Malaysia and the rest of Southeast Asia face heightened risks of haze, drought and water shortages with an El Niño being declared this year. The onset of dry conditions can typically last a year beginning in either July or August.
The region was last hit by an El Niño in 2015/16 when several countries were blanketed by a transboundary haze resulting in cancelled flights, closed schools and a sharp increase in respiratory ailments and deaths. Water rationing was also introduced due to drought.
The US National Oceanic and Atmospheric Administration agency says that an El Niño will strengthen toward the end of 2023 with a 56 percent chance of it peaking as a strong event and an 84 percent likelihood of at least a moderate event.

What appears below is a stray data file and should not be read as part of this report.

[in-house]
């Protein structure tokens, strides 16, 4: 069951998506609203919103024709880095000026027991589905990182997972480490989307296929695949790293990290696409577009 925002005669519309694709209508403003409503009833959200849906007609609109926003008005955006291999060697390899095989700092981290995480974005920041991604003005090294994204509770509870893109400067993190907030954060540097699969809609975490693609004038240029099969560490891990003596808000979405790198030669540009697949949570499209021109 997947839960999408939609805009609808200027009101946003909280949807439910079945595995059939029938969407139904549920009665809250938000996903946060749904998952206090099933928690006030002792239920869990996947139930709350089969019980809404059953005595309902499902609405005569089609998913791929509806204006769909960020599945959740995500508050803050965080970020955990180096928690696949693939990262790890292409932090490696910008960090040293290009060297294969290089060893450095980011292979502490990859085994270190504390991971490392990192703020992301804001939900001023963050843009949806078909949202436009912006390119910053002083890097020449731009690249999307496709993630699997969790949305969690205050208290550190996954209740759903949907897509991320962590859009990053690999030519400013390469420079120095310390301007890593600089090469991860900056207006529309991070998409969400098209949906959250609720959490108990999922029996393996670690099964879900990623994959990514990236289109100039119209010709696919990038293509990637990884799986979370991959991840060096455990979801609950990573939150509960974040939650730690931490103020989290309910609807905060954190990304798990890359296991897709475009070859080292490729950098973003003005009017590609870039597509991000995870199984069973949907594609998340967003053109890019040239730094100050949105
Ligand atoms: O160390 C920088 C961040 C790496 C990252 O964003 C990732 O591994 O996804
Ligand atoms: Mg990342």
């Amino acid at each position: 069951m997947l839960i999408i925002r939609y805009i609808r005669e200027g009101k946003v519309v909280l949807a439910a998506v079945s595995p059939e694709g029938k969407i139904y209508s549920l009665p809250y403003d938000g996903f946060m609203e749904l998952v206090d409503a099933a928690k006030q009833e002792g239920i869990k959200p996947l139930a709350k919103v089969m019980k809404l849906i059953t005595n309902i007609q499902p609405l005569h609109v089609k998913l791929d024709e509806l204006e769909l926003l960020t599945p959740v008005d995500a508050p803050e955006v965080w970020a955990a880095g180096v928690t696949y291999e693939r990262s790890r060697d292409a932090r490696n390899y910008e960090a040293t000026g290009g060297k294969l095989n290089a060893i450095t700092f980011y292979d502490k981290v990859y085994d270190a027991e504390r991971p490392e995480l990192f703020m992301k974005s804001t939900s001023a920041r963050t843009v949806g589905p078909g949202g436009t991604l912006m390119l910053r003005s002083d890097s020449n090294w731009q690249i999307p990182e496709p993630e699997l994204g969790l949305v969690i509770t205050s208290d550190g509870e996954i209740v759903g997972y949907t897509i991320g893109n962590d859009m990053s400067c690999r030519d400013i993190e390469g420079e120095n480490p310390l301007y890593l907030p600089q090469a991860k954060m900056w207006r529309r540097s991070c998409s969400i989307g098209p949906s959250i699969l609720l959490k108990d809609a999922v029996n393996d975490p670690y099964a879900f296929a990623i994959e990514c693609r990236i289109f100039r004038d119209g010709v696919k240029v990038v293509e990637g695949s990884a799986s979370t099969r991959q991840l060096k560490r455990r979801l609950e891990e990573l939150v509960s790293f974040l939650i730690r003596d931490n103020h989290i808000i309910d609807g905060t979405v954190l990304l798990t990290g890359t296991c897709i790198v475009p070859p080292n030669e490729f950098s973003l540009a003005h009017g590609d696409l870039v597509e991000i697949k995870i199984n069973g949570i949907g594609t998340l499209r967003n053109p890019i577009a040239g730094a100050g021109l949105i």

A strong El Niño would have considerable impact on Sumatra, Java Island, Sulawesi and southern Borneo with drier conditions from September to November. Northern Borneo and the southern Philippines could experience dry spells from December to February.
And if there is extensive open burning or forest fires in Sumatra and Kalimantan, a transboundary haze may result when the southwest monsoon sweeps the particles towards Singapore and Malaysia.
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